As you may have read in the Commerce Server 2007 Catalog Manager Documentation, there are some elements of the Catalog that cannot be overridden in Virtual Catalogs. One of these elements that has reared it's ugly head due to a specific requirement is product relationships.
In the database, Viurtual Catalogs are actually nothing more than a view. And with the way that these are set up, product relationships as well as other catalog elements such as category assignements cannot be overridden in a VIrtual Catalog.
Depending on the specifics of your solution, there are a few ways to get around this limitation:
- Do not use Virtual Catalogs - Make all of you product catalogs Base Catalogs.
*This will not be viable in many if not most situations because if you are using Virtual Catalogs, chances are that you need the convenience of being able to refresh them from the base. This workaround would not enable you to use this feature.
- Create a copy of the product - In the base catalog, create a copy of the product that is to be excluded from the relationship in the base. Set all of the categorizations and relationships that you do want it to have in the Virtual Catalog. Then, delete the exclude the product from the Virtual Catalog and inherit/set an inclusion rule for the new one.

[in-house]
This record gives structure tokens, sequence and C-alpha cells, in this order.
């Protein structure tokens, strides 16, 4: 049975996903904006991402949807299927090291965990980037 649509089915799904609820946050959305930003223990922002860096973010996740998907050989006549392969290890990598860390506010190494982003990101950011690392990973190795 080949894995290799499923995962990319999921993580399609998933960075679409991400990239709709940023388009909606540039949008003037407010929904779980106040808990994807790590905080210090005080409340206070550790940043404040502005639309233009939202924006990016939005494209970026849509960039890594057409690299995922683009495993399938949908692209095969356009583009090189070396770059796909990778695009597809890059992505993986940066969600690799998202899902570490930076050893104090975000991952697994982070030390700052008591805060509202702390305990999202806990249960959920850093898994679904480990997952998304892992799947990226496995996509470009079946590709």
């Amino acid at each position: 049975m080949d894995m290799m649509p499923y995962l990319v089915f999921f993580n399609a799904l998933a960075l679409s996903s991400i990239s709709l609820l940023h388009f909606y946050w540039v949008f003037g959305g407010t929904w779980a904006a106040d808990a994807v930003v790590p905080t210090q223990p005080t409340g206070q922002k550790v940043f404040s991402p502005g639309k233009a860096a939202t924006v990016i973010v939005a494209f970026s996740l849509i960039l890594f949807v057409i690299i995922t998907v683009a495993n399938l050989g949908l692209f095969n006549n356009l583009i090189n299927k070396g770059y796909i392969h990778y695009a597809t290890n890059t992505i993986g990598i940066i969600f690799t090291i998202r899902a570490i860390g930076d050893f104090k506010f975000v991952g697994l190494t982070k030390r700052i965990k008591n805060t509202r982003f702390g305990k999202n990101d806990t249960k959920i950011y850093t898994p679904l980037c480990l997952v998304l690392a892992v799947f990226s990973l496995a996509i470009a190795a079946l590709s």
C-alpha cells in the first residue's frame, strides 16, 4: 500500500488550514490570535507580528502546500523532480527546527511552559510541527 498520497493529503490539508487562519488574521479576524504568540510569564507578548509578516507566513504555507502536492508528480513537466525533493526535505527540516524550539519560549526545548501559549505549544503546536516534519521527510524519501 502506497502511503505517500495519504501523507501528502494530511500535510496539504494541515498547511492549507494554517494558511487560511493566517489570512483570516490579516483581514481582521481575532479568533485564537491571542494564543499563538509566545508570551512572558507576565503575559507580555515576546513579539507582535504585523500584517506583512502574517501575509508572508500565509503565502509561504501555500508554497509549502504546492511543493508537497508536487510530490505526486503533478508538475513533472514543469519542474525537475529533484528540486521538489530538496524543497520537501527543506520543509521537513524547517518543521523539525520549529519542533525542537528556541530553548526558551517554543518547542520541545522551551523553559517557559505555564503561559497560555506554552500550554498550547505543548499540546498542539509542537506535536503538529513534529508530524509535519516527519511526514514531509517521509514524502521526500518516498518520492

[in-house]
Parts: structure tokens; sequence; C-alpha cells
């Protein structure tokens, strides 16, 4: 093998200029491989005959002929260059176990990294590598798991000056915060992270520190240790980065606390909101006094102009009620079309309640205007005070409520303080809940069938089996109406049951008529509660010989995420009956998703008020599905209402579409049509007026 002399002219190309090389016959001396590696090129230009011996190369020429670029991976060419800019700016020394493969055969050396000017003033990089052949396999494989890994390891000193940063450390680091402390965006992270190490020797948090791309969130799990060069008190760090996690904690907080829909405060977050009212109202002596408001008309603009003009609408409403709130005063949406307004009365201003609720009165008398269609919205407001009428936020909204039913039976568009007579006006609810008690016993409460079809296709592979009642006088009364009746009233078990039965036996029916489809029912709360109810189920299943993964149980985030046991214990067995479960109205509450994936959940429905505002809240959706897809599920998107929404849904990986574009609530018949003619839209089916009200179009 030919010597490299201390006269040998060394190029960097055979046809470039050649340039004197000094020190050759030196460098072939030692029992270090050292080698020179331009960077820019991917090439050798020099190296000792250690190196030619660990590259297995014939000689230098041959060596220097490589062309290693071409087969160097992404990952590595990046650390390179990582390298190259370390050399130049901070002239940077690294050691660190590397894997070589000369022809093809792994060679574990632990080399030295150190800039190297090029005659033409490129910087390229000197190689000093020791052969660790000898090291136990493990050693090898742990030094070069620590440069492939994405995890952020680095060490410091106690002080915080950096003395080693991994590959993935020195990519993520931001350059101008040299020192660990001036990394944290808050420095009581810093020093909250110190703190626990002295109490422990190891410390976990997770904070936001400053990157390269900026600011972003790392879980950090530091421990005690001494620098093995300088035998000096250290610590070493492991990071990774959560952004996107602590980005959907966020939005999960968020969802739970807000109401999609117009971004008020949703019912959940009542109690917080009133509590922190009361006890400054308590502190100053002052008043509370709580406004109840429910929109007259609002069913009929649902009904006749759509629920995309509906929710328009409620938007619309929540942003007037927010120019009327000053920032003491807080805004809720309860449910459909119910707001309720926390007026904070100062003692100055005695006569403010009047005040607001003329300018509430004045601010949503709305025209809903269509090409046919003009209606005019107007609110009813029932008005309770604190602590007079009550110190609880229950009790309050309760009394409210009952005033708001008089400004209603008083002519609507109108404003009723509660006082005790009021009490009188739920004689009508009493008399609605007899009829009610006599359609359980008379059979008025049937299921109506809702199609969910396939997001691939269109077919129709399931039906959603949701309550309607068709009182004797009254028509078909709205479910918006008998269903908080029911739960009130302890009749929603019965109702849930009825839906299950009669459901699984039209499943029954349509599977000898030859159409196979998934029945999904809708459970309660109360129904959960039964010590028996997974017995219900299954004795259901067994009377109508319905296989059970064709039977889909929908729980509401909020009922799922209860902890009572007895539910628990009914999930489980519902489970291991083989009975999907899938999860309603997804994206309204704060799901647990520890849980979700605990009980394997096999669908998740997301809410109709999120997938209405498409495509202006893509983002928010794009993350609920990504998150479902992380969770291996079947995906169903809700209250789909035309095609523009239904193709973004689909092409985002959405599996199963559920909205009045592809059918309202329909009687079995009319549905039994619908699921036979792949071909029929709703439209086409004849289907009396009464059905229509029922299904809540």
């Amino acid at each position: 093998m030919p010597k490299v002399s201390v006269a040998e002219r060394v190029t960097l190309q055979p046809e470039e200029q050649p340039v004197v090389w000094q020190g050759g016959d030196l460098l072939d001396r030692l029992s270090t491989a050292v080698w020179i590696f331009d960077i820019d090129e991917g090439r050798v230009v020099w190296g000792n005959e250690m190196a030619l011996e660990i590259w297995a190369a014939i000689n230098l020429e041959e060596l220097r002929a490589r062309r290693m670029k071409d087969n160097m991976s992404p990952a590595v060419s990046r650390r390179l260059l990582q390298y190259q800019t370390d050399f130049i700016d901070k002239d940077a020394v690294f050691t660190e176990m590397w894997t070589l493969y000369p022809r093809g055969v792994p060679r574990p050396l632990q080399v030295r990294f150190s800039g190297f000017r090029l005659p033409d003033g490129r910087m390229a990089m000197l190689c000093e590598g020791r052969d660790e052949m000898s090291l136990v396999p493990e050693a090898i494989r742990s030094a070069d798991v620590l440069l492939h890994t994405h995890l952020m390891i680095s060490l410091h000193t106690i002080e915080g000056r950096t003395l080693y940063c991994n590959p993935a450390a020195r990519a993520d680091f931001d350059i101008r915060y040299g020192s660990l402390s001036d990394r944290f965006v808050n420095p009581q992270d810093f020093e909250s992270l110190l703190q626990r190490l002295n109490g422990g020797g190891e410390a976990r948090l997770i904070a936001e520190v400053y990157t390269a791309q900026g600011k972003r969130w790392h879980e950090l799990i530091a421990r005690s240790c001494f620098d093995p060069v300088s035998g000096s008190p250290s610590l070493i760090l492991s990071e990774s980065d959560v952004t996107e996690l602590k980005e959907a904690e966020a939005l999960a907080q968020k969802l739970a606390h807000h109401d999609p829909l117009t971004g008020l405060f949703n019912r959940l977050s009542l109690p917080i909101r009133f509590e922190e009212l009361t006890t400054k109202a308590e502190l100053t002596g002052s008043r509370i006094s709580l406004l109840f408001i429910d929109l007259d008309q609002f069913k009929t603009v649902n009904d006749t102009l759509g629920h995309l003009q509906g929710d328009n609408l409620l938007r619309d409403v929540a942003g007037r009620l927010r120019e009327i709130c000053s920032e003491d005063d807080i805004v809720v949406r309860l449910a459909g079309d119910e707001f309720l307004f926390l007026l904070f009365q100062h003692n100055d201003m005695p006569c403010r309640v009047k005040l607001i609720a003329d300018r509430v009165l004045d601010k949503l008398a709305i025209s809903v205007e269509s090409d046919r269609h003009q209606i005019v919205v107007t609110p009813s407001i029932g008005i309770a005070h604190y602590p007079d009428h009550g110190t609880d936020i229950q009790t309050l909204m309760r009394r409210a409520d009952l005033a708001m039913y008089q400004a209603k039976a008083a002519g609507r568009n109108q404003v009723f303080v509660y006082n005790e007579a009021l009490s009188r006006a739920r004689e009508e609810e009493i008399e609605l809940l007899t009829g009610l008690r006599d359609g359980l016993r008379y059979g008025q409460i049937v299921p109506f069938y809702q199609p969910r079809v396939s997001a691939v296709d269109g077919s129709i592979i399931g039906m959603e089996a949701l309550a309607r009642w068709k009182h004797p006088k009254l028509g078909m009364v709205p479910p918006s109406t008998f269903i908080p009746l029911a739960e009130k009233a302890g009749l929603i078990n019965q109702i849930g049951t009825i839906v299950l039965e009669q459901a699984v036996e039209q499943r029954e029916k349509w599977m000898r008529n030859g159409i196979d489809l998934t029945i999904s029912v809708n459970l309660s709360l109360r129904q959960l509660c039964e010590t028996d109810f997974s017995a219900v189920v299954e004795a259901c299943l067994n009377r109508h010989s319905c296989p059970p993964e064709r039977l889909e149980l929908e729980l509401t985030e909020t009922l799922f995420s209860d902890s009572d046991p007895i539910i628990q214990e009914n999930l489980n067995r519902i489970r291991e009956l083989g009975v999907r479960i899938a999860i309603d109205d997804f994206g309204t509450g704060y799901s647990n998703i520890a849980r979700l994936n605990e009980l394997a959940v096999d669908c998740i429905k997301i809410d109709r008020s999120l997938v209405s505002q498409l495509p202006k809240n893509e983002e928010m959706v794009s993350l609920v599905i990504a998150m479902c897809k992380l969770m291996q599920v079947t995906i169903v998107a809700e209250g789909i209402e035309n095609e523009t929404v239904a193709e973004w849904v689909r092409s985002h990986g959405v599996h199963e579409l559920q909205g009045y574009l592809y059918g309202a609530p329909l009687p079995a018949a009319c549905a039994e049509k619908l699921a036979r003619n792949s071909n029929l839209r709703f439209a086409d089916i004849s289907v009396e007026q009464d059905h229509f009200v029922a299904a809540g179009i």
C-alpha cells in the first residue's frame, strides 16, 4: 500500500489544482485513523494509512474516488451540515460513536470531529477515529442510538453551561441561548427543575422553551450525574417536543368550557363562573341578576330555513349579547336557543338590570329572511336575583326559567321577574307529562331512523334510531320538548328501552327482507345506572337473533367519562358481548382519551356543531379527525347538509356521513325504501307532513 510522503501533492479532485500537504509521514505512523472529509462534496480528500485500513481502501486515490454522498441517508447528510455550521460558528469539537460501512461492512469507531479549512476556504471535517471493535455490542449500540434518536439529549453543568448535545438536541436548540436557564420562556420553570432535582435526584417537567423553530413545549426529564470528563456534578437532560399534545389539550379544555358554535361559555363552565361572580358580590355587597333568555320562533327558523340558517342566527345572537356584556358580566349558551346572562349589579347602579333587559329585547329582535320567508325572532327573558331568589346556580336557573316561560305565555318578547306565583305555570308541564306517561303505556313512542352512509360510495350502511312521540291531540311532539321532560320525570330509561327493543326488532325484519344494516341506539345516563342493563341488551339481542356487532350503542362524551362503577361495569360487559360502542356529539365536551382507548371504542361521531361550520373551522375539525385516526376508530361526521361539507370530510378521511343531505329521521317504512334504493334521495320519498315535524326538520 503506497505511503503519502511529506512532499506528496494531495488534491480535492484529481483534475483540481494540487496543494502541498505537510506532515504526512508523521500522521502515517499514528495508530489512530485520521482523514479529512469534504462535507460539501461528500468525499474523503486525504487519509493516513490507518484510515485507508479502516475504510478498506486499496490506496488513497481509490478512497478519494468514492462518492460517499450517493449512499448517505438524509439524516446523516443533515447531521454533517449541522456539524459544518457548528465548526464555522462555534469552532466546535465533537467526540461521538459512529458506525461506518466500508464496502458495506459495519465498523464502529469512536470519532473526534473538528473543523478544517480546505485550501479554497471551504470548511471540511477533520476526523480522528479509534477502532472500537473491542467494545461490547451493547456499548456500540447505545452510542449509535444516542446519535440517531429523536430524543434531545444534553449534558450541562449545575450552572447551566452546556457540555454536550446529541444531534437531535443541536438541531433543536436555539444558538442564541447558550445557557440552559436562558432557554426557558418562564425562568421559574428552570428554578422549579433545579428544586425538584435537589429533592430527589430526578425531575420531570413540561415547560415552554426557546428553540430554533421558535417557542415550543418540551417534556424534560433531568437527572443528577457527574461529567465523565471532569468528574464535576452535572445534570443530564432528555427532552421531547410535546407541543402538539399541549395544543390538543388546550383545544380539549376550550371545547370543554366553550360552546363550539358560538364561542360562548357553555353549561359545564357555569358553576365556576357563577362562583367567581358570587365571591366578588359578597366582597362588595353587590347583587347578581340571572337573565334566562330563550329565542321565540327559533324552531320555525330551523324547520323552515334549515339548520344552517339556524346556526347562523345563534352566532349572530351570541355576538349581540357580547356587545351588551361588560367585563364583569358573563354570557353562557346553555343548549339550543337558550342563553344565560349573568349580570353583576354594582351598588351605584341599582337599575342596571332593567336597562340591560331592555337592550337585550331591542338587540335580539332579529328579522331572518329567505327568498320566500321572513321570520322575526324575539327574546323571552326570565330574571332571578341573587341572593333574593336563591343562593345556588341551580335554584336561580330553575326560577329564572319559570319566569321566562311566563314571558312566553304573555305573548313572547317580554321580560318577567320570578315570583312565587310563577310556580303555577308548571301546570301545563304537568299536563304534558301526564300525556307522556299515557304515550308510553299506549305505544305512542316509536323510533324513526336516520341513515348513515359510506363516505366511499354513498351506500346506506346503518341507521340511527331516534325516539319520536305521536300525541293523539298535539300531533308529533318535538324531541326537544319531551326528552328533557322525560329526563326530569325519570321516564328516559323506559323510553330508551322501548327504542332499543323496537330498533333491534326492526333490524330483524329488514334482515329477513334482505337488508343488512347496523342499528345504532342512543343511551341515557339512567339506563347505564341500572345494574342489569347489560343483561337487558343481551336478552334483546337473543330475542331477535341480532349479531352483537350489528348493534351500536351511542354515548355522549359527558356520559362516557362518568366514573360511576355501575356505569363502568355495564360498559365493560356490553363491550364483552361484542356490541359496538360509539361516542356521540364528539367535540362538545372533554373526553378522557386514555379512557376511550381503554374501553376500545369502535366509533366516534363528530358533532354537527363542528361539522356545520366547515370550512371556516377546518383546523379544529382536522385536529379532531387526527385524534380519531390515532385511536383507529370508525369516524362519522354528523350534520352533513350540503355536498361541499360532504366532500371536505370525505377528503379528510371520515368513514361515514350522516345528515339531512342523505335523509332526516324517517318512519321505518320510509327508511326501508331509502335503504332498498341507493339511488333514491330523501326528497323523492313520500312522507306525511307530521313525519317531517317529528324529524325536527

*The problem with this option is that you have to change the ProductId of the copied product because the ProductId has to be unique. Changing the productId presents isues if you are passing this Product Id on to any other third party systems, such as a fullfillment center, unless extra logic is added to strip off a standard appendage to the ProductID when you are making a copy for this purpoise.
- **Use the description field or name of the relationship - In the relationship name or description field, you can store a magic value like 'exclude' or 'inactive', that can, in turn, be checked at runtime to see if the relationship is truly valid for this Virtual Catalog. The only drawback to this option is that you will be using a magic value which breaks most best practice development standards but has no *real* side effects here.
*In my opinion, this option is the least evil of all of the options.